It is not very often that a new piece of hardware comes along and immediately captures the attention of the entire maker community. The Raspberry Pi and the $9 C.H.I.P. are a couple of recent examples, but the ESP8266 module from Espressif Systems (espressif.com) wins this prize. This little board — PHOTO 1 above - The ESP8266 module (ESP-01) — is only about the size of a nickel, yet contains a powerful 32-bit microcontroller and a Wi-Fi interface, and it can be purchased for around $4 in single unit quantities
The first projects built with this module all used a microcontroller to control the ESP8266 as a Wi-Fi peripheral using an AT command set over a serial interface. While this was made to work, some of the projects suffered from stability problems as the ESP8266 firmware continued to evolve. Lately, however, a group of enterprising individuals have made the ESP8266 Arduino compatible. This is important for numerous reasons:
Arduino compatibility and the low cost of the ESP8266 are major developments for the Internet of Things (IoT) movement currently sweeping the tech world. Using the ESP8266 allows for very small and inexpensive products to be created that can be controlled and/or monitored remotely.
Note if you plan on putting an ESP8266 module into a commercial product, you will have to pass FCC certification, which can take considerable time and be rather costly.
To understand what a breakthrough this is, consider the cost and size of a traditional Arduino approach to Wi-Fi enabled monitoring and control. First, you have to have an Arduino board (say, an Arduino Uno) from a reputable source which costs between $20 - $30. Then, you have to purchase a Wi-Fi shield for around $20 - $40, bringing the basic system cost to between $40 - $70. Then, consider size. The Uno's dimensions are 2.1” x 2.7”. Attach the Wi-Fi shield and the sandwich is between 1.25” to 1.75” deep and a bit harder to package than the ESP8266 (again, which is the size of a nickel).
Finally, when you consider the ESP8266 has a 32-bit processor which can run at 160 MHz — 10x the speed of the Uno's eight-bit processor — and that it has 512K (minimum) of Flash memory program space to the Uno's 32K, the Uno Wi-Fi solution is looking a little dated.
Actually, the ESP8266 is a whole family of modules which vary in the number of available I/O pins, the amount of onboard memory, the types of interfaces available, and in how the RF antenna is attached/implemented. The module I will be describing in this article (and shown in Photos 1 and 2) is referred to as an ESP-01. This module has its RF antenna etched directly onto the circuit board.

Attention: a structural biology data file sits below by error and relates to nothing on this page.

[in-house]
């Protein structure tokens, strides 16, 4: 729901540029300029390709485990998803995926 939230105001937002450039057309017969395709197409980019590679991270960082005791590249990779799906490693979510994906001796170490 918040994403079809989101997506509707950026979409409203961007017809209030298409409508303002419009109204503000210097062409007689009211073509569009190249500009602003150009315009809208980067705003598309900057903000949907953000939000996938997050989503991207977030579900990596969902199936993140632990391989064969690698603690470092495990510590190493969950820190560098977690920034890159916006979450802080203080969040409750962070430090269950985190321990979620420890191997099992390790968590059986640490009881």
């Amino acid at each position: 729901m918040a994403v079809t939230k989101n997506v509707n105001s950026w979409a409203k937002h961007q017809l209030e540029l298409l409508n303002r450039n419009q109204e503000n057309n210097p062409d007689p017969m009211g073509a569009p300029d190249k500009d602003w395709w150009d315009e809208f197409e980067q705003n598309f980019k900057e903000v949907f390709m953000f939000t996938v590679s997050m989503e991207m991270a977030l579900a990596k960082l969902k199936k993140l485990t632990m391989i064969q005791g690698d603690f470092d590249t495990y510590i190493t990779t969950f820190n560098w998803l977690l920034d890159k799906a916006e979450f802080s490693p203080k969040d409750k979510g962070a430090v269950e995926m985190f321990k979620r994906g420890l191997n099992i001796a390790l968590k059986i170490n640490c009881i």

PHOTO 2. ESP8266 (ESP-01) pinout. The squiggly trace is the Wi-Fi antenna. This device has 512K of Flash for program storage.
Information on the whole family of ESP8266 devices is available at www.esp8266.com/wiki/doku.php?id=esp8266-module-family.
The following attributes of the ESP8266 family were extracted from the datasheet (see https://nurdspace.nl/File:ESP8266_Specifications_English.pdf):
In other words, the ESP8266 family of modules features low power consumption, high RF power output, and is capable of supporting all of the current 802.11 standards required for Wi-Fi connectivity. In addition, it supports many industry standard hardware interfaces and can also function as the application processor in many designs. Note: The ESP8266 is a 3.3 VDC part.
PHOTO 3. An ESP8266 (ESP-12) development module called the NodeMCU Amica with many more I/O pins and memory (4 MBytes) is available. It functions just like the prototype hardware described in this article and is powered directly from the USB port.
Now that we know something about the ESP8266 module family, let's talk about what we need in terms of hardware to try out the ESP8266 in the Arduino environment. In addition to the ESP8266 ESP-01 module, we need some sort of USB-to-TTL serial adapter, a 3.3 VDC power supply capable of at least 250 mA of output current, a couple of momentary pushbutton switches, an LED, and a 1K and a 10K ohm resistor. Do not skimp on the power supply for the ESP8266. It requires quite a bit of current, and lack of sufficient current will cause the ESP8266 to appear flakey or not work at all.
When I received my ESP8266 modules in the mail, I was anxious to try them out but I didn't yet have the required USB-to-TTL 3.3V serial interface cable to proceed. Since necessity is the mother of invention and since I am not known for being a patient person, I decided to use an Arduino Uno board I had for this purpose. Note, I removed the processor from the Uno as it was not needed.
The breadboard is shown in Photo 4 and the Fritzing schematic is in Figure 1.
PHOTO 4. Prototyping hardware using an Arduino Uno. This method is not recommended, but works.
FIGURE 1. Prototype hardware using an Arduino Uno as a USB-to-TTL serial converter.
Here, the 5V output of the Uno was used to drive a small switching mode power supply set to 3.3 VDC which, in turn, drives the ESP8266. The Tx and Rx signal from the Uno were connected directly to the Tx and Rx connections on the ESP8266. Yes, Tx to Tx and Rx to Rx. Remember, the ESP8266 is a 3.3V part and that direct connection to the 5V logic levels of the Uno should be avoided. With that being said, this prototype worked perfectly. I have since heard the ESP8266 has 5V tolerant pins but I have yet to have that claim substantiated. Anyway, I figured I only had a few bucks tied up in the ESP8266 part so if it blew, oh well. As it turned out, this prototype worked splendidly.
The Reset pushbutton on the prototype pulls the reset pin on the ESP8266 low, thereby resetting the device. The Flash pushbutton grounds the GPIO0 pin which places the ESP8266 into firmware download mode. The CH_PD line must be pulled high for new firmware to be downloaded.
After my 3.3V USB-to-TTL serial cable arrived, I removed the Uno from the prototype and connected the cable directly to the ESP8266. This approach is shown in Photo 5 and the schematic in Figure 2.
PHOTO 5. Recommended prototyping hardware using a USB 3.3V TTL serial cable. The LED is used for the Teleduino demo.
FIGURE 2. Prototype hardware using a USB to 3.3 VDC TTL serial cable. Includes an LED for the Teleduino demo.
Here, the cable provides 5 VDC on the VCC pin which is connected to the 3.3 VDC power supply. The Tx and Rx pins of the cable are at the proper 3.3V interface levels. The Tx pin of the cable is connected to the Rx pin of the ESP8266, and the Rx pin of the cable connects to the Tx pin of the ESP8266. I also added an LED and 1K resistor connected between ground and GPIO2 which will be used with the Teleduino demo described later.